This is a 12x36 on birch luan. I gessoed it with a roller and was extremely pleased with the surface. Good thing, too, since I have a bunch of it.
Toned the board with a wash of burnt sienna, cad red medium, and a tiny bit of ochre. Wiped off the excess, then proceeded ro draw and block in shapes. Put the datk shapes in first.
Blocked in lightest shapes next.Not too exciting yet! The very light shape on the right looks too light but I am going to defer judgement until later.
My main focus here is to a) get paint on the whole surface and b)establish the correct values so that the foreground drops away and the mountain is the star.
Working in all of the details, putting structure to the foreground yet keeping it vague. This painting breaks the 'rules' of conventional landscape painting. The warmer notes, greatests contrast and most chroma is in the distance while cooler, less defined shapes are in the foreground. I'd say it's about 90% done. I'm beat, but it feels good to have done 2 larger paintings in a weekend.
Well, it's to the cave for me all weekend, working on a Septenber exhibit. As I mentioned in my previous post, I have six plein air paintings I am using as reference to make six larger pieces.
This is my first one.The study is in the prior post. Contrary to my original plan, it is not high key. I preferred to painting a local tone approach, since it was an overcast day and lent itself to it already. I think the drawing is there now and I like it much better than the small one. But it seems dreary or lacking something. Any ideas?
I'm in the process of taking small plein air paintings and translating them into larger paintings. My plan is to work as much as possible from the original and not rely too much on photos. I'm not so concerned with making an accurate reproduction of either the original or what was really there, but rather just want to create a strong painting, Easy enough, eh?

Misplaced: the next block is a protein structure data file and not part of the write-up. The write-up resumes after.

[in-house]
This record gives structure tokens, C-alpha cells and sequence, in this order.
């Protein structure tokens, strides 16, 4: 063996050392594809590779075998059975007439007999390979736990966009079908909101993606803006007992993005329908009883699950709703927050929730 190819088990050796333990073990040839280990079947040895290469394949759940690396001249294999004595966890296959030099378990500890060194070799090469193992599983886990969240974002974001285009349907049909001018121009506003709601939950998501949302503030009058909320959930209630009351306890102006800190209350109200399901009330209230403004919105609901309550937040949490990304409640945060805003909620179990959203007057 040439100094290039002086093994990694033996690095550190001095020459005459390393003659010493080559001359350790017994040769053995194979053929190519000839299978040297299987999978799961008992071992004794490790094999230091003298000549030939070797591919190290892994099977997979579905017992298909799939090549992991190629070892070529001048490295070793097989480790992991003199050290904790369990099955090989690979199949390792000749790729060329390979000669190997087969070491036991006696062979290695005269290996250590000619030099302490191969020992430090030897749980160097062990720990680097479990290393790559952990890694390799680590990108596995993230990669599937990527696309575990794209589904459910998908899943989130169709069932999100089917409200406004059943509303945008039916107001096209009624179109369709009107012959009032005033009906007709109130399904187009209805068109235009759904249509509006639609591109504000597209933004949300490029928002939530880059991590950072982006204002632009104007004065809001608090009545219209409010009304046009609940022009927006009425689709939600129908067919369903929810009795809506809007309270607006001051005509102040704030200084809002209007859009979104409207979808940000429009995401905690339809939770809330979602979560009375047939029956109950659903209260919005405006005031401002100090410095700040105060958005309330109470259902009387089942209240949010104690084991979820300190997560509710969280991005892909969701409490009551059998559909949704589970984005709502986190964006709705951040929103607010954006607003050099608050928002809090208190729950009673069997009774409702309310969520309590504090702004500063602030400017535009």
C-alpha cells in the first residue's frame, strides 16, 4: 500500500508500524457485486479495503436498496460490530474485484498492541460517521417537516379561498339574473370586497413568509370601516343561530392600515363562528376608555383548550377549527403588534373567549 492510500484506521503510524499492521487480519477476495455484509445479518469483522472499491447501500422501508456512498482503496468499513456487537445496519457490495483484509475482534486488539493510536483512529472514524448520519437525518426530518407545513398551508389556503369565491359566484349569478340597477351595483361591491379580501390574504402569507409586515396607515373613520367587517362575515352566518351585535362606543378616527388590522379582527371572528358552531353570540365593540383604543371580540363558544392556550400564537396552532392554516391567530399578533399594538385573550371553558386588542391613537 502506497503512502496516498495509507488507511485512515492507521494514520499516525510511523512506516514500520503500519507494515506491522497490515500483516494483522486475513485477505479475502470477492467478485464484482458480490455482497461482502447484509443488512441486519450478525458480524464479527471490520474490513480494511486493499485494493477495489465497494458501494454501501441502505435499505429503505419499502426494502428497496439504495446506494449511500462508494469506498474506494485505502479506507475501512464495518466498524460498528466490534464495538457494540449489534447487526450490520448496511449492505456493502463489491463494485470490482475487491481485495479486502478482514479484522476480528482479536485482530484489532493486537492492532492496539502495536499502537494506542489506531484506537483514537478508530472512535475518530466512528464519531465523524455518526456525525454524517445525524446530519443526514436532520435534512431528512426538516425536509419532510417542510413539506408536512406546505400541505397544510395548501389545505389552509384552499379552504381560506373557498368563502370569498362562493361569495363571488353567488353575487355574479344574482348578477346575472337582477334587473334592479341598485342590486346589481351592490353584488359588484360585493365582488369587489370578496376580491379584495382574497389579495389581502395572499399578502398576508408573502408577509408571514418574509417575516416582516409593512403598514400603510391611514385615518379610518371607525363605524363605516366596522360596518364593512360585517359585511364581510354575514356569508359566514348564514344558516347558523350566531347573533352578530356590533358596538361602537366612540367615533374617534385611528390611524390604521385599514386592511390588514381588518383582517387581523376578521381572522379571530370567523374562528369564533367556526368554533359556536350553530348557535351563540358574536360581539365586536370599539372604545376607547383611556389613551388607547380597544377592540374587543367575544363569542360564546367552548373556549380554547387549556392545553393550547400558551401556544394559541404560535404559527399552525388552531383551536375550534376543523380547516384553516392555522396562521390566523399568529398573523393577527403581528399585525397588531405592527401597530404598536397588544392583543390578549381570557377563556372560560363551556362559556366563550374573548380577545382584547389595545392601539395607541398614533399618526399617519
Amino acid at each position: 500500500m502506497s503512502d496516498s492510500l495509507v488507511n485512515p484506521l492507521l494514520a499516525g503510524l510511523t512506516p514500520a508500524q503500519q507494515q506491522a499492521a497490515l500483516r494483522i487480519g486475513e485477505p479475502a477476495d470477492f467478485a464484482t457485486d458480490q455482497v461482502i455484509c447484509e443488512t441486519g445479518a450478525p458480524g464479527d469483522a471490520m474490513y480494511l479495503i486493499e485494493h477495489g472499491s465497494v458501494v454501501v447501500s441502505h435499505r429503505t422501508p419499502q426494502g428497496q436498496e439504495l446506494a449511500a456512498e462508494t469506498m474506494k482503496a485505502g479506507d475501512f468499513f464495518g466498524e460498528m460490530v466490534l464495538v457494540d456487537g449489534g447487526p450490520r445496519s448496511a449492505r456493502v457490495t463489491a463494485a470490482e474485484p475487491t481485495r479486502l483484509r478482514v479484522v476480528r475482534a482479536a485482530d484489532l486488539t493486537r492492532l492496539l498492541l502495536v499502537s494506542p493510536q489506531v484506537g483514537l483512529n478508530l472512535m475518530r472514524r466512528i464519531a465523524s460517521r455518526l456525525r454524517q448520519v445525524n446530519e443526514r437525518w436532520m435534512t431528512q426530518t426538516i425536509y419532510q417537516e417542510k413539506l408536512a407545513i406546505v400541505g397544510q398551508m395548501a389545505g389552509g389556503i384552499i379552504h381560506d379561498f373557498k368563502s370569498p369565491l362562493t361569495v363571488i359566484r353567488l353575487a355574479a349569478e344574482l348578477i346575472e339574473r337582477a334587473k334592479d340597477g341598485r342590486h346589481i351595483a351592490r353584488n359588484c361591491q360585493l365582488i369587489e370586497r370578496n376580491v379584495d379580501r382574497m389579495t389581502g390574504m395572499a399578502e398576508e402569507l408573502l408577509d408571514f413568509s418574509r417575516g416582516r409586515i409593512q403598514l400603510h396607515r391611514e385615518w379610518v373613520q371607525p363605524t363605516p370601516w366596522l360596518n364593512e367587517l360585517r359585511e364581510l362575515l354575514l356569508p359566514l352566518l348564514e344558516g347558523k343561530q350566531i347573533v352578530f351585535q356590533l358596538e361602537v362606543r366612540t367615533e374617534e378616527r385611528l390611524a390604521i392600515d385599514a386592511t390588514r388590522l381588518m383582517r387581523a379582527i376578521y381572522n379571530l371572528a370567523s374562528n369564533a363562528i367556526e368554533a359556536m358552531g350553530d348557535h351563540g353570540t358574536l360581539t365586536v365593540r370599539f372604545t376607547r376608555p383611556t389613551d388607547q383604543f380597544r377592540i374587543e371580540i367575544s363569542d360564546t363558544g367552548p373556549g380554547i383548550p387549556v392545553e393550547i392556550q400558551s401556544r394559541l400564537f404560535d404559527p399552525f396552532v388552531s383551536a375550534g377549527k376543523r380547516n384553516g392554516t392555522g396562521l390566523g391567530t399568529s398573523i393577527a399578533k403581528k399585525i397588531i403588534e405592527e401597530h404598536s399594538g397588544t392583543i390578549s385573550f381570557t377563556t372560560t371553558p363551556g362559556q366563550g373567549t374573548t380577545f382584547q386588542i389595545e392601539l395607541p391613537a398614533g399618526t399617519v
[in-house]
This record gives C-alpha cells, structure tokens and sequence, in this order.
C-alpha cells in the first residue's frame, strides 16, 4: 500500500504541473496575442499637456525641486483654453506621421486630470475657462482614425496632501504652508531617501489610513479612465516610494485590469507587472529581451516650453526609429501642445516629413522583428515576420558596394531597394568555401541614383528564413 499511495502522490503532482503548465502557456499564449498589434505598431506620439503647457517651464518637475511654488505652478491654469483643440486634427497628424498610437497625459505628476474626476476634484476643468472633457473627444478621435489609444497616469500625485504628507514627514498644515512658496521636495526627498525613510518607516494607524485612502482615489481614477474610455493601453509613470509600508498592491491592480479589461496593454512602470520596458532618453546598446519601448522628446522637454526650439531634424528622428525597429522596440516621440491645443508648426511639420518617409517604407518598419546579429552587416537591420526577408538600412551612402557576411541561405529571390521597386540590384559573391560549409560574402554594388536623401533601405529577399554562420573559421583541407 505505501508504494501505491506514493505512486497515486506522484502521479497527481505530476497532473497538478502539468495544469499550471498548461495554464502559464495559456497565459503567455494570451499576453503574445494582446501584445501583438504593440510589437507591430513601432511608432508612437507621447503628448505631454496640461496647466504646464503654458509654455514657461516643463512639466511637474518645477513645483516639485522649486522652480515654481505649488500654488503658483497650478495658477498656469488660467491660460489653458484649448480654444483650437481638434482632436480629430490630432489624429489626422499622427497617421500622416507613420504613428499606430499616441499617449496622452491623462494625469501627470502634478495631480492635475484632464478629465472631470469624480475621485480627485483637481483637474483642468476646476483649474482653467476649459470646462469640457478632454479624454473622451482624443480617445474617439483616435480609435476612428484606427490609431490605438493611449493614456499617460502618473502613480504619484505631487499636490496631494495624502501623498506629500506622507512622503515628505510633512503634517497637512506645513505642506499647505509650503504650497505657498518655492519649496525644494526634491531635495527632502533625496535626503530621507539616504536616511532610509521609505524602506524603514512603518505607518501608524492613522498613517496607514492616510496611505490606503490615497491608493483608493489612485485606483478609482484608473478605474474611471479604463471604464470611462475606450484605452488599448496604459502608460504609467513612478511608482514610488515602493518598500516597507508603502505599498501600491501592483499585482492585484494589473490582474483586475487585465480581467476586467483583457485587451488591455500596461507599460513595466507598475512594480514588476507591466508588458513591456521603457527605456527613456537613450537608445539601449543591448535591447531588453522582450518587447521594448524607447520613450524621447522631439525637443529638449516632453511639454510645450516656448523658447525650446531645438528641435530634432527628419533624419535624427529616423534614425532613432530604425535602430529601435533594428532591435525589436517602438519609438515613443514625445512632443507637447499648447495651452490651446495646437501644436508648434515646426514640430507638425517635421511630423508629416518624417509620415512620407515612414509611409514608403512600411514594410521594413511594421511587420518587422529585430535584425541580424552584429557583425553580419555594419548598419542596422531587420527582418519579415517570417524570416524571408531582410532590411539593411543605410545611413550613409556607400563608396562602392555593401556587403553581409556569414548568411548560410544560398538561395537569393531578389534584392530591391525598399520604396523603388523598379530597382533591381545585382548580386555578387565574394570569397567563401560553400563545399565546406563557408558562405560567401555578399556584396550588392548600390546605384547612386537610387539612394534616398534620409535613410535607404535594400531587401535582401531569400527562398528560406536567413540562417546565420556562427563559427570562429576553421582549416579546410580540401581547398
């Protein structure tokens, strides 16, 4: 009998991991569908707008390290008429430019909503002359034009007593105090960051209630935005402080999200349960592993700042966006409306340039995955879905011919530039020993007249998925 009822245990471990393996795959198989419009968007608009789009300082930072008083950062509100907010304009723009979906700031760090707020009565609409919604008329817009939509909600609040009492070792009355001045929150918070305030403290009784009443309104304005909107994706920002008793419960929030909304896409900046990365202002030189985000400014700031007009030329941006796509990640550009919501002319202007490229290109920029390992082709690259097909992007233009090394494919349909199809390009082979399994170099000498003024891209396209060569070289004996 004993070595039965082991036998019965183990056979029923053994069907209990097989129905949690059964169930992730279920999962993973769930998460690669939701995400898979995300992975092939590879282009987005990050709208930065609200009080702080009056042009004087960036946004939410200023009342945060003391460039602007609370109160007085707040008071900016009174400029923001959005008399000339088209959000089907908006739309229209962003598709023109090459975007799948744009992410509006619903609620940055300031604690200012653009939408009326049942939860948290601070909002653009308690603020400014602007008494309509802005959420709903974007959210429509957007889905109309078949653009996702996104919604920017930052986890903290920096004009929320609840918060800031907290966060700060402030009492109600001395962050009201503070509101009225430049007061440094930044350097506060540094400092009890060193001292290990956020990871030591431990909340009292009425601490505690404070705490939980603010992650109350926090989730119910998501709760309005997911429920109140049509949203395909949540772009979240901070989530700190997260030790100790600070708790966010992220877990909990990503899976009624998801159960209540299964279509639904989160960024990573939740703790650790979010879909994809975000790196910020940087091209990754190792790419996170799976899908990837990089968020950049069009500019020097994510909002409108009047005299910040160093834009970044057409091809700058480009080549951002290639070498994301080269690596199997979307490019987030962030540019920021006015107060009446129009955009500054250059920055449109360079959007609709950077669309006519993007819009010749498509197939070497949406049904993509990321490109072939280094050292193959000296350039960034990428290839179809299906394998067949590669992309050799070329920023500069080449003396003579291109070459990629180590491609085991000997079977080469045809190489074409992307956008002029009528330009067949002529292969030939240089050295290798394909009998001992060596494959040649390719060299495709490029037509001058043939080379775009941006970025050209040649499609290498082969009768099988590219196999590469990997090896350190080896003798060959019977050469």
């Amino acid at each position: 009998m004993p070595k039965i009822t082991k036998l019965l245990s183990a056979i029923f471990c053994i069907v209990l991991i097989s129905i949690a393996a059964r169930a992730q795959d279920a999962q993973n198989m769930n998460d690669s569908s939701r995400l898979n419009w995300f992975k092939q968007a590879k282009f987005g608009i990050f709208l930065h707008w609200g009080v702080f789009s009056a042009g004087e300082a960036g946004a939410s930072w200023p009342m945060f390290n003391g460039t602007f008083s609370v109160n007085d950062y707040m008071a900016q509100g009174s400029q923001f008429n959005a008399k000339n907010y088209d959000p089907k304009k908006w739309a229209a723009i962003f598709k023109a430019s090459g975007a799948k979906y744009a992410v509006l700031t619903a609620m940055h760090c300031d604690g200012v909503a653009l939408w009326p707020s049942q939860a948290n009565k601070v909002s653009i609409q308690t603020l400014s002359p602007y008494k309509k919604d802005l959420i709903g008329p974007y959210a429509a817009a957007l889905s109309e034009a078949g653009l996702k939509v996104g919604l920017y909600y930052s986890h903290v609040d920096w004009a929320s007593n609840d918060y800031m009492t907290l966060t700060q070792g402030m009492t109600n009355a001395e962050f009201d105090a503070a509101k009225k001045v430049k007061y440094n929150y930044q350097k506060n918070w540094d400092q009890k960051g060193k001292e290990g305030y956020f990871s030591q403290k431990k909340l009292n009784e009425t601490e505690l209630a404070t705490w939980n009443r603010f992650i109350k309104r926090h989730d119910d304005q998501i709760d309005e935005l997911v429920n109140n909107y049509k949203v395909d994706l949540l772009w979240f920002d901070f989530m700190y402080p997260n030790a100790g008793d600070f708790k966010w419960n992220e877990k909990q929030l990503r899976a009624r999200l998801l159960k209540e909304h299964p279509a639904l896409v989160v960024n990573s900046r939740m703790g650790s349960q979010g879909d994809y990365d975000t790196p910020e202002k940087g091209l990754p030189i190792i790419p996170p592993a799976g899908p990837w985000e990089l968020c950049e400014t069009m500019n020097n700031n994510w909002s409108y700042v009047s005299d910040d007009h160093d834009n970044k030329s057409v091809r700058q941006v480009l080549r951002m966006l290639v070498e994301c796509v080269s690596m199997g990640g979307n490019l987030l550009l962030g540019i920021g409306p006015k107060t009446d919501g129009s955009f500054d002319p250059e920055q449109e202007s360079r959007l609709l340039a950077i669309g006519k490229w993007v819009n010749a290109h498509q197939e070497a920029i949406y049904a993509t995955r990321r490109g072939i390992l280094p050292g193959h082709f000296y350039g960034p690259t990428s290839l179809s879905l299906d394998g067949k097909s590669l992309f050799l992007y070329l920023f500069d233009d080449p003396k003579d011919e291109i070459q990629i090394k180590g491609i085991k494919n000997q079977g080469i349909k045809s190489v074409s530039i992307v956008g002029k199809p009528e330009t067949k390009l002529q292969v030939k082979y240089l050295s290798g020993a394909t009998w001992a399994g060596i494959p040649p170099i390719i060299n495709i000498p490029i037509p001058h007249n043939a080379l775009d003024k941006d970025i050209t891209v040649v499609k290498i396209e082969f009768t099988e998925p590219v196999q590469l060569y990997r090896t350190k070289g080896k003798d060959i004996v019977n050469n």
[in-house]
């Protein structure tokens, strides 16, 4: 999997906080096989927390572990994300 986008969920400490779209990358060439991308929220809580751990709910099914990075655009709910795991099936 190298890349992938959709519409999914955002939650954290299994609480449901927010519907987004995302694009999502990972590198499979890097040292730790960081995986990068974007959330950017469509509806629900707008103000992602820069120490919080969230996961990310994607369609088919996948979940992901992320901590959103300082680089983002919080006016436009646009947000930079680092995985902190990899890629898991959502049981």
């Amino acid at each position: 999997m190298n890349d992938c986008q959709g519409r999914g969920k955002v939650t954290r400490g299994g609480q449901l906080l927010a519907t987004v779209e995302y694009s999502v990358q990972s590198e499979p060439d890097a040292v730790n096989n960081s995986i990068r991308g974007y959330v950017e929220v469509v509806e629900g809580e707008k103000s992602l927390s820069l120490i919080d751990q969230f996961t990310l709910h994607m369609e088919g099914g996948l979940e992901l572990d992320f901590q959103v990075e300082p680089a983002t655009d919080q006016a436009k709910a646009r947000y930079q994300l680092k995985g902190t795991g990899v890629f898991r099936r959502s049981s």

Can you say Oh no?! No one I know wants to paint the same painting twice. But I've committed to this project and just hope that I haven't gotten myself into a pickle.
But as I see it, I have a lot of options, and will be able to stay clear of painting the same piece as before. Take this little 8x8, soon to be a 24x24. It's a simple high key little piece that works as a miniature. When translated to 3 times its original size, the drawing must be stronger to support the composition. I'd also rather push it to a much closer, high value structure. While the building will remain the center of interest compositionally, I want it to draw the eye to it by the use of color and line rather than put a lot more detail in the house itself.
I'll post the results and we'll see if the plan changes as the painting emerges.
While painting at Cherry Creek Reservoir last Friday with Victoria Ekelund, I got this far with my little painting when I was suddenly overcome with motion sickness. Apparently, standing on the rocking dock and focusing on the little details of the painting was a lot like reading while in a car. How embarrassing! The sun, heat and lack of breakfast didn't help (I told myself). So this 5.5x12 sketch has yet to be completed.
I had better luck the weekend before when I painted with Sara Winters. This second painting was done at that time.
So I think sea-sickness, even though not technically on or even near a sea, can be added to the list of hazards we plein air painters face.
I'm such a lightweight. But I refuse to be deterred! I'll take another stab at it soon.
Working outdoors has its challenges, not the least of which is the changing light. I tend to paint rather slowly and often, after working on a piece for a few hours, I pull everything together at the end.
Sunsets are a different matter altogether. You have to be fast and spontaneous, make decisions and stick with them, right or wrong. Because, if you delay, all is lost because the sun goes down. I can't say I was entirely successful with this little piece, but it was an excellent exercise in making decisions. I'm anxious to do it again.
This year's exhibit will be at Saks Gallery on 2nd Ave in Cherry Creek. My painting "Spring's First Colors" is 14x18 and was painted in Arroyo Hondo on our way back from the Bob Dunn Bridge. The spring water was running high in the creek and this scene felt so "Taos". I'm glad we pulled over for one last painting of the day.
The opening reception is this Friday, June 25th from 5 to 9 at Saks. I'll be there. Please stop by and say Hi.
Here's Jeanne Hougen and I in front of our booth at this year's Summer Art Market. It poured all morning so this was taken during a brief dry period.
What I noticed right away when looking at these pictures was just how lucky we were to get this corner booth. Wow! I joked that we must've bribed the right people to score this location!
First and foremost, a great big Thank You to all my friends who ventured out in this miserable weather to come by and say hi. You're amazing. :-)